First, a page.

Lubbock took its first step in reopening the city on May 1. The executive order came down from the governor’s office on April 27, a day before Lubbock’s Economic Recovery Task Force was slated to present their recommendations for safely re-opening the city to Lubbock’s city council. While this move doesn’t lift all restrictions, it’s still unsettling to some. One nurse, who we will refer to as Lily, shared some of her fears for Lubbock’s healthcare system.

A vial of gold nanoparticle coronavirus vaccine that Dr. Gill and his colleagues are currently testing.
Harvinder Gill

Imagine if instead of having to get your annual  flu shot, you’d only need one for the rest of your life. That’s what Dr. Harvinder Gill and Dr. Steven Presley have been working on for the past year. And now they’ve started applying their findings towards a vaccine for Coronavirus as well.

Austin Haynes poses with his livestock for a senior picture.
photo courtesy of Austin Haynes.

A little over a year ago, Austin Haynes was gearing up for the event he had spent his entire high school career working towards: The Houston Livestock show and rodeo. He explains that high schoolers invest thousands of dollars and countless hours raising livestock that could wind up literally being their “cash cow.” When the event was cancelled because of the pandemic, that’s when Haynes knew things were getting pretty serious.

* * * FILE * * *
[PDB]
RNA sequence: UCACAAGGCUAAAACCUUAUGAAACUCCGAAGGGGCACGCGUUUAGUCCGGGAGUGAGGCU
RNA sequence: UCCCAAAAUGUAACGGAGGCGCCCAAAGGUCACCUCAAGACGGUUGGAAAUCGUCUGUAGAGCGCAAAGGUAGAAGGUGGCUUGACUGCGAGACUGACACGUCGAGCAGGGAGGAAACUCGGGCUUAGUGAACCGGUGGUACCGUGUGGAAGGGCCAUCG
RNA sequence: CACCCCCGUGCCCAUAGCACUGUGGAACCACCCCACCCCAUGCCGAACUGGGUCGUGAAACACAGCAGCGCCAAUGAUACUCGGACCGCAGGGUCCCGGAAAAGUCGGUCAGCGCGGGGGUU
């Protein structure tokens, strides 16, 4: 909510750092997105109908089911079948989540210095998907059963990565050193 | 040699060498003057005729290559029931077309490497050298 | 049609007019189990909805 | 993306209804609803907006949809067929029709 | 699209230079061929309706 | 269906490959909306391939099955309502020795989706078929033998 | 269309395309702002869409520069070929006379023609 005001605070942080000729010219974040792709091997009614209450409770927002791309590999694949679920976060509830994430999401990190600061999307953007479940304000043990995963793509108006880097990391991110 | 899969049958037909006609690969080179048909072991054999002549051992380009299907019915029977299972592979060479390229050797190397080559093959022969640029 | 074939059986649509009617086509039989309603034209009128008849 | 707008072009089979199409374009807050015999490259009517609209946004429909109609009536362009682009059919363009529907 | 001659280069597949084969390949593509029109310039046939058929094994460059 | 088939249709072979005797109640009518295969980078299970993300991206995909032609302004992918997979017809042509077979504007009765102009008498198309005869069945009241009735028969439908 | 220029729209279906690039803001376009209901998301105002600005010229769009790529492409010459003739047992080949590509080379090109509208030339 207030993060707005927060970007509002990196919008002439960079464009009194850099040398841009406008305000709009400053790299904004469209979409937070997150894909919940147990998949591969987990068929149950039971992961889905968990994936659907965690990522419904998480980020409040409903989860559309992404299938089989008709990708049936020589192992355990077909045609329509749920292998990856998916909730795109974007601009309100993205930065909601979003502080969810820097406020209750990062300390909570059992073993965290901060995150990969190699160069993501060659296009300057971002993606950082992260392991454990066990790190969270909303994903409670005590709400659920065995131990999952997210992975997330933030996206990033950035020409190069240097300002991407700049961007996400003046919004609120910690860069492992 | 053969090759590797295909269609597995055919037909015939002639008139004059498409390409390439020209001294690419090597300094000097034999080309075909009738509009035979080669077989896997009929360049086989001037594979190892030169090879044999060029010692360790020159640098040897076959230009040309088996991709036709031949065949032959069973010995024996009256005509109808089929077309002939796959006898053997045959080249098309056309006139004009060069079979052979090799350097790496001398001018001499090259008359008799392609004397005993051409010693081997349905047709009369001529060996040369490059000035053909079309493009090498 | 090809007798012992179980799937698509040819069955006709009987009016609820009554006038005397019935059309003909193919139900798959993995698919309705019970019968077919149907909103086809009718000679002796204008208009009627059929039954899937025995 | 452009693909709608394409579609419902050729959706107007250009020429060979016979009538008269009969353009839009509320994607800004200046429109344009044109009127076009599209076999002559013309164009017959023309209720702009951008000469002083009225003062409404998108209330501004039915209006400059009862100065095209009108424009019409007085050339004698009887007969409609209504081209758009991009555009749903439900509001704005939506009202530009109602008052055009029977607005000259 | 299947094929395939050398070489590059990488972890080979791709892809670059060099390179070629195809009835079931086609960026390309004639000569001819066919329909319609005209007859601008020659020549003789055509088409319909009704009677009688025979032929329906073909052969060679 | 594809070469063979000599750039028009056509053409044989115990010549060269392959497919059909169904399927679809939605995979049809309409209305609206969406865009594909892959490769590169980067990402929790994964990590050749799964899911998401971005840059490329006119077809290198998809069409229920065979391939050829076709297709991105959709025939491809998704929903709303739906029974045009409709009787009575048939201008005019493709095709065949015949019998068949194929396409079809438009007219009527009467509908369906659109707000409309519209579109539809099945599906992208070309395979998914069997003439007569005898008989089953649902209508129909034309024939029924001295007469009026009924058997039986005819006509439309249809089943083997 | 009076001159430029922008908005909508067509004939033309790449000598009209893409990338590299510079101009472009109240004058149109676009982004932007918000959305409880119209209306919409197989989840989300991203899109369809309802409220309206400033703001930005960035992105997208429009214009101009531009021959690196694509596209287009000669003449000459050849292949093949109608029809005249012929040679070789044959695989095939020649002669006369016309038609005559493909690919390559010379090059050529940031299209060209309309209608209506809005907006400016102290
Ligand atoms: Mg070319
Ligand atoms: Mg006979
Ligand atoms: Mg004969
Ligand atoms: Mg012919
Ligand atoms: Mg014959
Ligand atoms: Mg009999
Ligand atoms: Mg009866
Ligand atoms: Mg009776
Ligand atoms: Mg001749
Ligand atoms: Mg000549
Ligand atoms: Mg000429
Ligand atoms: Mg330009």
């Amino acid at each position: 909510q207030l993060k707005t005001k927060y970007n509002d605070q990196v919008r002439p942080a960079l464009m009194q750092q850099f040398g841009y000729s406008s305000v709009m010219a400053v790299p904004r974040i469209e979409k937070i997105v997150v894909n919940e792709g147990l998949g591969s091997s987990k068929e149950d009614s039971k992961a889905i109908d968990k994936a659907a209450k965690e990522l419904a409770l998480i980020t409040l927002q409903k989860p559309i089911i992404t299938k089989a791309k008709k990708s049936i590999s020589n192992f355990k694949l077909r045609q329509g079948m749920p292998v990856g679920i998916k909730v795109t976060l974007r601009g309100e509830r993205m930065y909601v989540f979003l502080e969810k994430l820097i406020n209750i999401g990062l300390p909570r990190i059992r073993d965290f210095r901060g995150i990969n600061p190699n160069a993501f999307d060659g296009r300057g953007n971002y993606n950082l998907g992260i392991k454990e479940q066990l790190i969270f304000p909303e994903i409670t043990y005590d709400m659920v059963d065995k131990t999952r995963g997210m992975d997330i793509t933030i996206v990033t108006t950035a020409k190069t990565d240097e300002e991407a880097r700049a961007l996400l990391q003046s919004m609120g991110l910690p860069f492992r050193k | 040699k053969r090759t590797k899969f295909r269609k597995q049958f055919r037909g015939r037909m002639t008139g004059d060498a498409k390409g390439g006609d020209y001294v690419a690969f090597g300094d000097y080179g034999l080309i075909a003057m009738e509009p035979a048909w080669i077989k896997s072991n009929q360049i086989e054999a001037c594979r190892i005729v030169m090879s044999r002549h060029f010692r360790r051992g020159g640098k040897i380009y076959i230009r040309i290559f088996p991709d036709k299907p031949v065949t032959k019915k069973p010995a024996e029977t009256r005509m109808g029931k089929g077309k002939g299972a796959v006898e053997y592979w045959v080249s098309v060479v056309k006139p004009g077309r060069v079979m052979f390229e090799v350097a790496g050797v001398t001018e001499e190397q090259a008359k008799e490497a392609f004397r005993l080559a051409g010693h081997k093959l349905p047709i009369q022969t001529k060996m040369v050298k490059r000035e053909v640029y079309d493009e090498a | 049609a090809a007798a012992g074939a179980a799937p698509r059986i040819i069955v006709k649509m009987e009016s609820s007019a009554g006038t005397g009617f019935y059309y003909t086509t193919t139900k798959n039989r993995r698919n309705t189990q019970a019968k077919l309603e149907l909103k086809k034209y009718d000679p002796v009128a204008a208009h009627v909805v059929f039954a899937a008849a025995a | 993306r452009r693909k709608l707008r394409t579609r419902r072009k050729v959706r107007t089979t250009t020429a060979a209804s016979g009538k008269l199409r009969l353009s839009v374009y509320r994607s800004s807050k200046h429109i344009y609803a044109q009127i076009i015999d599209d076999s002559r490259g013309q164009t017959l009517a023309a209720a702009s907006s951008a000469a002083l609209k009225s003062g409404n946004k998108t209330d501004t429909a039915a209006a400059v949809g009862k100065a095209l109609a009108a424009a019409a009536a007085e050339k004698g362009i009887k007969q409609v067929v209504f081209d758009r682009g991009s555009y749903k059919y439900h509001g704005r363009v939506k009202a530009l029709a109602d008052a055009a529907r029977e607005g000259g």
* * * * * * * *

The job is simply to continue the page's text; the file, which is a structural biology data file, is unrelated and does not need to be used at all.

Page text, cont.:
Lubbock has confirmed 12 new cases of COVID-19 and 1 additional death today. This brings the total case count for the county to 470, with 288 active, 39 deaths, and 134 listed as recovered.

From the City of Lubbock;

Texans file for unemployment in record numbers

Apr 22, 2020
Weston Davis

As nonessential businesses endure social distancing protocols during the COVID-19 pandemic, employees continue to be let go and are forced to file for unemployment.

Over the past four weeks, more people in Texas filed for unemployment than all of 2019 combined. People are experiencing symptoms of the global pandemic even without contracting COVID-19.

After tentatively being furloughed, Aaron Peters, video editor and producer, filed for unemployment the first week of April, along with close to 2500 others in Lubbock. Last year during the same week, only 76 people applied.